If your company was one of the 375 government contractors or subcontractors who recently received a Scheduling Letter from the Office of Federal Contractor Compliance Programs (OFCCP), you’re probably not reading this post. You’re too busy scrambling to pull together responses to the 22 items in the Scheduling Letter and Itemized Listing and making sure your affirmative action plans are up to date.

But if you didn’t receive a scheduling order… read on.

Now is a perfect time to check up on your company’s compliance with the various requirements imposed on federal contractors and subcontractors, so that you’re ready when you do receive notice of an OFCCP audit. Every contractor knows that it must maintain affirmative action plans for minorities and women and for the disabled and protected veterans and that it must file EEO-1 and VETS-4212 forms once a year. But are you confident that you’re complying with all the other OFCCP obligations on federal contractors? Here is a quick checklist you can use to make sure your company is in compliance. Are you:

  • Communicating with managers about affirmative action goals in their areas?
  • Tracking your outreach efforts for individuals with disabilities and veterans?
  • Periodically inviting current employees to self-identify as disabled and reminding them of their obligations?
  • Posting jobs with the state employment service delivery system?
  • Documenting reasonable accommodations provided to employees?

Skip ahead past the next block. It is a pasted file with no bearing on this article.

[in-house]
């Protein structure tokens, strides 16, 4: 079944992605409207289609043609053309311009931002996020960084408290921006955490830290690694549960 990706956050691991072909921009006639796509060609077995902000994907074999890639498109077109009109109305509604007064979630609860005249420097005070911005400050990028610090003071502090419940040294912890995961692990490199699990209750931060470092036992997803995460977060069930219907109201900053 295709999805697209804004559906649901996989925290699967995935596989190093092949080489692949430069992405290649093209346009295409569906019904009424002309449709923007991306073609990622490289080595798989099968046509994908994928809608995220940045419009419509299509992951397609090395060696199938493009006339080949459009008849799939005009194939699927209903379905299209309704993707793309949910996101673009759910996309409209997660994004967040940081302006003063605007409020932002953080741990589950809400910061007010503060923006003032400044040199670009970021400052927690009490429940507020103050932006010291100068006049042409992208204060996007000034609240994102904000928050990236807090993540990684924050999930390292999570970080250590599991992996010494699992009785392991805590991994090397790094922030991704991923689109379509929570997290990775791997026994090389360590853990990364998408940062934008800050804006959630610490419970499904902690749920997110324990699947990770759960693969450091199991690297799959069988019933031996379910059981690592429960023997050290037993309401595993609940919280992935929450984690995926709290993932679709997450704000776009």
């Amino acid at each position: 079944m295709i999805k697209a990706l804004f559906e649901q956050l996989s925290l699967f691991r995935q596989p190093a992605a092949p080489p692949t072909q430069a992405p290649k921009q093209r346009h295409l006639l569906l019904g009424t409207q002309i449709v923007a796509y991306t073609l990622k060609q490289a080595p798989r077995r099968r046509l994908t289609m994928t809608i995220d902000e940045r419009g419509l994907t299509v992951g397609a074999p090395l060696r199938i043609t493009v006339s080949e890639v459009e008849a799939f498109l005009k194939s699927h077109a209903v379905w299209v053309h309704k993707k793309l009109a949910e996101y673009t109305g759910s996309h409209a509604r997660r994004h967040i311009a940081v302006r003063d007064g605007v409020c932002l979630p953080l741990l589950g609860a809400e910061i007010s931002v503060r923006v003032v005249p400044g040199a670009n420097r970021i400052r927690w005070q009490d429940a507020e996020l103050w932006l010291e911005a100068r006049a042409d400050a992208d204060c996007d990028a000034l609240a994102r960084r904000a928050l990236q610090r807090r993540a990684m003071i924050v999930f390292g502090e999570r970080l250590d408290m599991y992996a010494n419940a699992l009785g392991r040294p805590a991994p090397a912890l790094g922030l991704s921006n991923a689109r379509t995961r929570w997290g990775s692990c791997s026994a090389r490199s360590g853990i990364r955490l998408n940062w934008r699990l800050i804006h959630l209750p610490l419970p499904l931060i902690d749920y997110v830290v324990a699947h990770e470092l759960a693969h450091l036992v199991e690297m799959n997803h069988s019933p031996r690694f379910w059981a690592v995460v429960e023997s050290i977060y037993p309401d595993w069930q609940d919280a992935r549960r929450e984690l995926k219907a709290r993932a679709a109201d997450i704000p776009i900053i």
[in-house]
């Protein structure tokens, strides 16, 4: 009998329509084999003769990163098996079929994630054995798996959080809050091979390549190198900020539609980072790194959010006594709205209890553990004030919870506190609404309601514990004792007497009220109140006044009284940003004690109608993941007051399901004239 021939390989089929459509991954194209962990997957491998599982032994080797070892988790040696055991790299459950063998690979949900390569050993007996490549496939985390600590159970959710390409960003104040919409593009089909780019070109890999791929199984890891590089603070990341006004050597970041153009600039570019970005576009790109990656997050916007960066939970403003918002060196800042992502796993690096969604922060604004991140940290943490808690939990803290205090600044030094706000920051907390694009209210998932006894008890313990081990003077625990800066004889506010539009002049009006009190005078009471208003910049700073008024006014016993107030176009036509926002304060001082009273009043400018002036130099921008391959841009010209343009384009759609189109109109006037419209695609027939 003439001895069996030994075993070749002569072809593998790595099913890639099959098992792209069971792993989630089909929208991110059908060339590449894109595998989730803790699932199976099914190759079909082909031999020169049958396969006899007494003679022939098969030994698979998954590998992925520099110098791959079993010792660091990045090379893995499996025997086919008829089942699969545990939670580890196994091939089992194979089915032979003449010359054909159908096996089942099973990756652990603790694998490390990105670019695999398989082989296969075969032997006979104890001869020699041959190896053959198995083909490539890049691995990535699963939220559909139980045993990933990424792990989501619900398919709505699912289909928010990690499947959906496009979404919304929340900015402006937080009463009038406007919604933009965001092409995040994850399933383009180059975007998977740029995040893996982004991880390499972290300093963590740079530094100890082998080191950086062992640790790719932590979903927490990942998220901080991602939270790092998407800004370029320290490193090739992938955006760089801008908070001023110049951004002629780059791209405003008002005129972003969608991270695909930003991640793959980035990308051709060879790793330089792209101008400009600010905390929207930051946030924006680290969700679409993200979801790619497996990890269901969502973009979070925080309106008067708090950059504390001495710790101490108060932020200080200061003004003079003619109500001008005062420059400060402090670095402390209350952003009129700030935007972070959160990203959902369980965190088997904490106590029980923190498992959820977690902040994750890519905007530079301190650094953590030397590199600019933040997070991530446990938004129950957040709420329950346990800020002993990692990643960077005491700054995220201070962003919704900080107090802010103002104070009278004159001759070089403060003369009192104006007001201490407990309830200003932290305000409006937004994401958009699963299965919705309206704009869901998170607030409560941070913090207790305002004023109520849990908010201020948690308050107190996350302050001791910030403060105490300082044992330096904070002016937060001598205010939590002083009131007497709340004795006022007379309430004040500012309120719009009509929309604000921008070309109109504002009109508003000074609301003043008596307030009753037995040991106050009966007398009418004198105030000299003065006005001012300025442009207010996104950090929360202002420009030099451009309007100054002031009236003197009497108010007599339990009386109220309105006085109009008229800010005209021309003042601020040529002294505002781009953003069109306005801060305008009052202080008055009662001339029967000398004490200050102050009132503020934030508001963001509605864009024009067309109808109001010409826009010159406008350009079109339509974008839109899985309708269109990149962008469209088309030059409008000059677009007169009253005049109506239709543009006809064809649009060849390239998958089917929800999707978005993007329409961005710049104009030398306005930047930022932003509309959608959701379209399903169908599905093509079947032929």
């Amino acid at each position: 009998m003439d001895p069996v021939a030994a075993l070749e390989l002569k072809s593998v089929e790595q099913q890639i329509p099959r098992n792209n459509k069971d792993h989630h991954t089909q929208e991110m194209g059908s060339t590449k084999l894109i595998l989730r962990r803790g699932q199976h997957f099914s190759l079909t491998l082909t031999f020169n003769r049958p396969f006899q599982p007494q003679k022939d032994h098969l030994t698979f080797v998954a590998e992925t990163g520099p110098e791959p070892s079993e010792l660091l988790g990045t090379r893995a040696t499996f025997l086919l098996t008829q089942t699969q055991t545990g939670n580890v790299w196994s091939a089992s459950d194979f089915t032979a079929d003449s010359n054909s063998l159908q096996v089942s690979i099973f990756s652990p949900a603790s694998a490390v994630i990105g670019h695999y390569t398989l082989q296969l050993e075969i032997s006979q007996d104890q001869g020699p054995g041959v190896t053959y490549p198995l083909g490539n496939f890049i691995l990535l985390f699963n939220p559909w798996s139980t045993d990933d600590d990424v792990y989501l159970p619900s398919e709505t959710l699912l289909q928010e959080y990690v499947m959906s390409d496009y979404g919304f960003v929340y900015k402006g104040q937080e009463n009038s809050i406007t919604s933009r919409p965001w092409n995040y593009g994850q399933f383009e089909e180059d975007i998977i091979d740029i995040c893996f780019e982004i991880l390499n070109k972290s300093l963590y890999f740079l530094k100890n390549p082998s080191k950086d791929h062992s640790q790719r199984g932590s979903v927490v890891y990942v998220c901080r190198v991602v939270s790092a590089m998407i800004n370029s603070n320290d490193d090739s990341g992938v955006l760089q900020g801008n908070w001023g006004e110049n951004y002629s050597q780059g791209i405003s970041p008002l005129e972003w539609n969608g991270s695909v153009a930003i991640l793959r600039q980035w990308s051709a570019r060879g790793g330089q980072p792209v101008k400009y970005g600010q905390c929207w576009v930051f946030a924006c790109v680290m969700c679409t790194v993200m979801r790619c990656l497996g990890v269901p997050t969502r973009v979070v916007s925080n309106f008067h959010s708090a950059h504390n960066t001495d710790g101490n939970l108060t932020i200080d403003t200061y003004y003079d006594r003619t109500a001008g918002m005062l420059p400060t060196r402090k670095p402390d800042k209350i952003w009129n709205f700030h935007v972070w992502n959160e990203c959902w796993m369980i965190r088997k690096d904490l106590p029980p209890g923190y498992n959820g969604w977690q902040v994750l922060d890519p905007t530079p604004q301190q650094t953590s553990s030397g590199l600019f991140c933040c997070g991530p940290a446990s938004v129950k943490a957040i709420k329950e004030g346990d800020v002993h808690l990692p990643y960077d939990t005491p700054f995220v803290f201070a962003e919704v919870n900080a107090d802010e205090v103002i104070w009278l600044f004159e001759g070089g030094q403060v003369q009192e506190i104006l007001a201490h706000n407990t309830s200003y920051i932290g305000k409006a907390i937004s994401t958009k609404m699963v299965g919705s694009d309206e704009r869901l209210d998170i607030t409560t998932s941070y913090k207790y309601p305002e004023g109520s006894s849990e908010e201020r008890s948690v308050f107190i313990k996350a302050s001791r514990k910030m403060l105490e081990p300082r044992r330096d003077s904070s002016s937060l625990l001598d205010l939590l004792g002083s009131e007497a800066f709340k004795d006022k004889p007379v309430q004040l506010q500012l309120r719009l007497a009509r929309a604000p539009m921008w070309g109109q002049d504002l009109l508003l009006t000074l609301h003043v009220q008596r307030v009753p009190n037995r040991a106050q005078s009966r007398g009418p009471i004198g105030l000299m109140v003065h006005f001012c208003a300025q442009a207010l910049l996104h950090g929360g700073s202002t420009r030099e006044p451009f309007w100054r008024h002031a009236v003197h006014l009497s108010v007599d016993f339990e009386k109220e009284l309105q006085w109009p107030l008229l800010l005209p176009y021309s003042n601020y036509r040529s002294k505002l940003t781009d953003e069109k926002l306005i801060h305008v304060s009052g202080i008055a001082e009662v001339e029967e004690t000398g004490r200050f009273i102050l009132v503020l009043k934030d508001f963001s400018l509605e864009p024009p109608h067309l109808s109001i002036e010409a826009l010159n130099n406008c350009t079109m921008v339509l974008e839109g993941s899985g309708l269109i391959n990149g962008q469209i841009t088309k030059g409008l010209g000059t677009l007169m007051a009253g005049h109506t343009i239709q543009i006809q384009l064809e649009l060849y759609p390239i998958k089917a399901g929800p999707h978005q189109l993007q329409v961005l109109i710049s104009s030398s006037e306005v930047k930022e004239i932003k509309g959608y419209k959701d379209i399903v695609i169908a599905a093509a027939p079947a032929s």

• Assessing your applicants, hires, promotions and terminations to ensure that there is no discrimination against protected groups?
  • Posting all the notices required by the OFCCP, including the OFCCP supplement to the EEO is the Law poster, your affirmative action policy statement, the Employee Rights Under the National Labor Relations Act poster and the E-Verify Participation and Right to Work posters?
  • Updating your Pay Transparency Policy Statement on both the posting and in your employee handbook to address the OFCCP’s new requirement that the Policy Statement include a citation to the regulations?
  • Including the clauses required by the OFCCP in all your covered subcontracts and purchase orders?

If your company has let some of these requirements slide in the past, now is the time to clean up your compliance – before you’re facing a scheduling letter and 30-day deadline from the OFCCP. This is particularly true if any of your compliance efforts will require upgrades or enhancements to your systems (like HRIS (HR Information System) or ATS (Applicant Tracking System)) which may take longer to implement.

My company isn’t a government contractor, we just sell to on-base stores and through a reseller to GSA…

Though this fallacy permeates the business world, it is just that: a fallacy. The OFCCP provisions are notoriously broad in their applicability, flowing down through all forms of subcontracts. This includes sales to all the various military exchanges (AAFES, NEXCOM/NAVEX, MCX, and the Coast Guard Exchanges) as well as selling to companies reselling your commercially available off-the-shelf (COTS) items to the government.

What’s the one thing you don’t need to worry about right now?

Executive Order 13673. On March 29, 2017, President Trump officially revoked this Executive Order, which required federal contractors to report virtually any labor law violations, provide statements of all hours worked, overtime and deductions to employees each pay period, and eliminate mandatory arbitration agreements with employees.

For more information, contact Ashley Hager or David Goodwin.